# What is the poynting vector?

## Main Question or Discussion Point

i need an interpretation for the poynting vector, and its derivation for EM waves (sinusoidal)

## Answers and Replies

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ShayanJ
Gold Member
Consider the two "curly" Maxwell's equations!(
,
)
Dot the first one with $\mathbf H$ and the second one with $\mathbf E$ and then subtract the second from the first. Using some vector calculus identities, You'll get the following:
$\frac{\partial}{\partial t} \frac 1 2 (\mathbf E \cdot \mathbf D+\mathbf B \cdot \mathbf H) + \mathbf \nabla \cdot (\mathbf E \times \mathbf H)=-\mathbf E \cdot \mathbf J_f$
which is of the form $\frac{\partial u}{\partial t}+\mathbf \nabla \cdot \mathbf K=G$, i.e. is a continuity equation.
Where u is the density of "something", $\mathbf K$ is the current density of that "something"(amount of "something" passing from a unit cross section in the unit of time) and G is the generation of "something" per volume.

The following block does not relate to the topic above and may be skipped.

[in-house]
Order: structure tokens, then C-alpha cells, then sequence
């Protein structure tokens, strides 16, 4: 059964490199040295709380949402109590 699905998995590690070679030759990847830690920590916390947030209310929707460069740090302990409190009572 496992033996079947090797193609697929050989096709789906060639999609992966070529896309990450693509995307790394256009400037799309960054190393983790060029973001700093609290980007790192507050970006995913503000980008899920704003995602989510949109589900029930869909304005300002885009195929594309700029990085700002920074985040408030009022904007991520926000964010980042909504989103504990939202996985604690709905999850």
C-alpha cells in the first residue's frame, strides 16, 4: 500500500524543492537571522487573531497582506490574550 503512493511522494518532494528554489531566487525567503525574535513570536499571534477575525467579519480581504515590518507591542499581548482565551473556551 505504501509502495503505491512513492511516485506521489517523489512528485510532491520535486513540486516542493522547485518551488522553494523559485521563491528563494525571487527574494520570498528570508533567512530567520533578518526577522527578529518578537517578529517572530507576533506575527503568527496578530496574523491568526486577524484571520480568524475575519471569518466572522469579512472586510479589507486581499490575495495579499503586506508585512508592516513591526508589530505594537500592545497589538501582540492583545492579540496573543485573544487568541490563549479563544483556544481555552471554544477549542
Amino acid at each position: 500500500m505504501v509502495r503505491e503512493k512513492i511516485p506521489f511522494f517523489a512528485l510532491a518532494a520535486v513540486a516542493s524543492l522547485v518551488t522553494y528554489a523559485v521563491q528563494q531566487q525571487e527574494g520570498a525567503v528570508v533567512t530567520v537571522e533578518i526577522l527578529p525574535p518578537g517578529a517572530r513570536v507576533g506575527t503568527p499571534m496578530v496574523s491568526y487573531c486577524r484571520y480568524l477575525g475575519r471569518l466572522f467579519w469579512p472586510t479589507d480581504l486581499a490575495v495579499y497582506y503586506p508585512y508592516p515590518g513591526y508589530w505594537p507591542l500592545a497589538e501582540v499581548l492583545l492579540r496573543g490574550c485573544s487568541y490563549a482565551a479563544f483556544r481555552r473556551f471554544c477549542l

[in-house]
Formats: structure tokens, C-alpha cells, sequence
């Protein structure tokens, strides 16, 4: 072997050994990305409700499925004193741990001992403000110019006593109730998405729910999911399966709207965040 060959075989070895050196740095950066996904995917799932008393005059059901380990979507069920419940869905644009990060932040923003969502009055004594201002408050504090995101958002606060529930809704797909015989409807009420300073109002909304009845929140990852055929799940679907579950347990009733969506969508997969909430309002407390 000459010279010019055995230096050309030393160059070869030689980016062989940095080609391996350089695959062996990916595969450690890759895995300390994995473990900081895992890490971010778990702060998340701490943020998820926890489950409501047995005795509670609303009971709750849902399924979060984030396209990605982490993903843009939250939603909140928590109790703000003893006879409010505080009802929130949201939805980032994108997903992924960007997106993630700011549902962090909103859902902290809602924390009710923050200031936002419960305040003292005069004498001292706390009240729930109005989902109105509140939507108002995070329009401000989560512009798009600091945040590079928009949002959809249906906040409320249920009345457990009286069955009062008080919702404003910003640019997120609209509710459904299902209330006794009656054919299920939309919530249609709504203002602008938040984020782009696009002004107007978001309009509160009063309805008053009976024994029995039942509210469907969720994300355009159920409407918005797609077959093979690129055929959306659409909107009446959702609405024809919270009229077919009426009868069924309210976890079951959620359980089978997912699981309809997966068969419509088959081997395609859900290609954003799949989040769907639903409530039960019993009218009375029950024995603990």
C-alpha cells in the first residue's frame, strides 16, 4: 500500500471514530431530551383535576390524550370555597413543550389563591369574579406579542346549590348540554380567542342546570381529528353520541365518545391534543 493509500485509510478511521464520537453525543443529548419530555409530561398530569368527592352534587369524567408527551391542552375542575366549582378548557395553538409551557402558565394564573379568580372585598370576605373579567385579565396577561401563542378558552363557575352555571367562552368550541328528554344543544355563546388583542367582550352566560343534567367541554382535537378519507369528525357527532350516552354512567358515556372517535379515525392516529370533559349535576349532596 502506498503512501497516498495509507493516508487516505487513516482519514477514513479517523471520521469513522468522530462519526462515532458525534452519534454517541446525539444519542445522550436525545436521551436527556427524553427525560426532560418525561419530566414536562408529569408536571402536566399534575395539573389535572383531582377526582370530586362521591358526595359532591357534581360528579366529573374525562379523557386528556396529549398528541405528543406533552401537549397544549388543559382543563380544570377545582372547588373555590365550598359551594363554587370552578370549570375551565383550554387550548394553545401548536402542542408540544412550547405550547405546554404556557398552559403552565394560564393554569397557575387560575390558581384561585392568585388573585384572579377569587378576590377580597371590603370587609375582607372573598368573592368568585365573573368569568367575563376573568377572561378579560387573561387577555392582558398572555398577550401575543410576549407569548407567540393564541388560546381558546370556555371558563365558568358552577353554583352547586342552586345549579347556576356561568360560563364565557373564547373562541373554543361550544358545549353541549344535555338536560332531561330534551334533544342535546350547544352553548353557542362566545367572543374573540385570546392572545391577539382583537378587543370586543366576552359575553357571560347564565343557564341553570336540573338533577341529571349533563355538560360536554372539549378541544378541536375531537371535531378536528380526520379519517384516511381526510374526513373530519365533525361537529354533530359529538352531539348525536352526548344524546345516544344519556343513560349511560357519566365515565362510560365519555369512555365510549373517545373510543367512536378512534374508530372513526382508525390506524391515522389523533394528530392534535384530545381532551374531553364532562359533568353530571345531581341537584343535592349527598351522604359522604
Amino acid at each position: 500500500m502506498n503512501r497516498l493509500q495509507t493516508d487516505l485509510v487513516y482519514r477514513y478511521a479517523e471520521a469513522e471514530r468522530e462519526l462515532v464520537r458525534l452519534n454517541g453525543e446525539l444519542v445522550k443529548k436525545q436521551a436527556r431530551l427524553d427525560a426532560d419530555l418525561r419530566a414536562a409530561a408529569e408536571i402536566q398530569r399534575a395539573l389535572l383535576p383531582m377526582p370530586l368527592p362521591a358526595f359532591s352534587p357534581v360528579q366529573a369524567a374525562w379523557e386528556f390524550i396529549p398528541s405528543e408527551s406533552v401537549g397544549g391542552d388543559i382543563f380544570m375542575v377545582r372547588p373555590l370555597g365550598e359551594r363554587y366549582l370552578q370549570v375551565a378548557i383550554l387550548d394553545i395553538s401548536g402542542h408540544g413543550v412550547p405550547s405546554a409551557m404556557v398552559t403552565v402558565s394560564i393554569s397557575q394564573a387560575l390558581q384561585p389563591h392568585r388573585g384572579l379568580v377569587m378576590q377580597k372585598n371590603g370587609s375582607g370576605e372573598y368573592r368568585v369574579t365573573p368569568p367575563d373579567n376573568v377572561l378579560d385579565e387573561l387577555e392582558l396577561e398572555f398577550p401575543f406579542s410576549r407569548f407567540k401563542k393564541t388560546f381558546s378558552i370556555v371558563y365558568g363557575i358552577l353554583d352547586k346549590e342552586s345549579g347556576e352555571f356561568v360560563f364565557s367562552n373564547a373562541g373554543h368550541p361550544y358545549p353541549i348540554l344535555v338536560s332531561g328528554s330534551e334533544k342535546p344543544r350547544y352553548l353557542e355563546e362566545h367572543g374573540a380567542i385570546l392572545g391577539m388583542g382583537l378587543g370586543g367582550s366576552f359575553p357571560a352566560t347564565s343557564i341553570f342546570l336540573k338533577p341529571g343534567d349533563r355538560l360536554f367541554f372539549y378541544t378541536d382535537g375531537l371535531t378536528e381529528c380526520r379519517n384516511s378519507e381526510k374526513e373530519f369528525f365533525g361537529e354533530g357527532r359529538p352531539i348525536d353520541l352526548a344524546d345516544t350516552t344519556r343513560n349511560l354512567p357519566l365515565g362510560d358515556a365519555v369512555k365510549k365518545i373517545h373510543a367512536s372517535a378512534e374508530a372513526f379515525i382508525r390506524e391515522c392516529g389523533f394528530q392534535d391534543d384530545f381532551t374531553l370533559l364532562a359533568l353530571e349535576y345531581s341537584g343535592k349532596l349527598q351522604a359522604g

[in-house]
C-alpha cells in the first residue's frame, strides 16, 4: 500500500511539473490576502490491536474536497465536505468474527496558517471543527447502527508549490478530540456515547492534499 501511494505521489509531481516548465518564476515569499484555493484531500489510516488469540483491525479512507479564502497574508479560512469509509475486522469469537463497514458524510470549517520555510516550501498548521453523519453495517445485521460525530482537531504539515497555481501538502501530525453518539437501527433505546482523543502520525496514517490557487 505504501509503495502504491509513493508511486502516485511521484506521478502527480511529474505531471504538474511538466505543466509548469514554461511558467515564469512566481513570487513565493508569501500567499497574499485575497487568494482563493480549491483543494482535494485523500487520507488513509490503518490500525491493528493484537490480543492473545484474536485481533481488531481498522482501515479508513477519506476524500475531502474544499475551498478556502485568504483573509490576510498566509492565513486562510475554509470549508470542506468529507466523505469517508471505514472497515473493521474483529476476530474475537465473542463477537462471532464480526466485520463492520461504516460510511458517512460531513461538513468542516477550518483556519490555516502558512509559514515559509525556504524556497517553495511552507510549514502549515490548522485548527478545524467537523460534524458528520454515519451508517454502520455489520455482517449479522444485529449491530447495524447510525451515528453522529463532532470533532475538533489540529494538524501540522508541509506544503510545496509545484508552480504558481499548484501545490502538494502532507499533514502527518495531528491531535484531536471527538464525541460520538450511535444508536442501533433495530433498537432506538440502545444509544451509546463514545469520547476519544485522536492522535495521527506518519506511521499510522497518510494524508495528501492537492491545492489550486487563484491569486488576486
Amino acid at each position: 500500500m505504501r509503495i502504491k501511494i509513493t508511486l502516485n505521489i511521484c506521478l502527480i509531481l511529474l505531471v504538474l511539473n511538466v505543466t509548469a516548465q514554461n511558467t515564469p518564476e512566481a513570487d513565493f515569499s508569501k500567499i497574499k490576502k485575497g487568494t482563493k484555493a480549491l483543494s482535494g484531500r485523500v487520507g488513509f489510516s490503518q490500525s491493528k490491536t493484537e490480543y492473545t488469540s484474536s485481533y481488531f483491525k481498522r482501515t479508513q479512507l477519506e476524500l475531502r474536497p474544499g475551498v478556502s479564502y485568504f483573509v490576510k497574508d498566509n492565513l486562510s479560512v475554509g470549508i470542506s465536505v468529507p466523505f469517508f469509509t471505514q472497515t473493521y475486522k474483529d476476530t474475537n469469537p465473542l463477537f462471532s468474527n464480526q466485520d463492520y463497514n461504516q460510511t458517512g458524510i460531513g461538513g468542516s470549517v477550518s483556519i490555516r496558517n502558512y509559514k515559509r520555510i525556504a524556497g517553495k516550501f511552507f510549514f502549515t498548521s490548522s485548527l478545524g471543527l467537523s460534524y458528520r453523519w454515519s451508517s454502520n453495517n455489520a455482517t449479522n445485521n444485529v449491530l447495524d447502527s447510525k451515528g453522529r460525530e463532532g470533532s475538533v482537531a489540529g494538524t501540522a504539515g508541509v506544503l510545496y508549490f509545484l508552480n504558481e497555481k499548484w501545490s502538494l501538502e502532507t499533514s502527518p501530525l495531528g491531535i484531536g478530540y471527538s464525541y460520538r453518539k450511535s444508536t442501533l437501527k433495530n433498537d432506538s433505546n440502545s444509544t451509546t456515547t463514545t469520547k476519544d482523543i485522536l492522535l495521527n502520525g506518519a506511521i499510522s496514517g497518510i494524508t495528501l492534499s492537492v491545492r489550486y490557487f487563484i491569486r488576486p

For the present case, that something is energy and so the equation is describing the (non-)conservation of electromagnetic energy(which can appear or disappear since its only one of the energy forms present!).
As you can see, the quantity $\mathbf S=\mathbf E \times \mathbf H$(Poynting vector) is playing the role of $\mathbf K$ and so is the electromagnetic energy current density.

Last edited:
Andy Resnick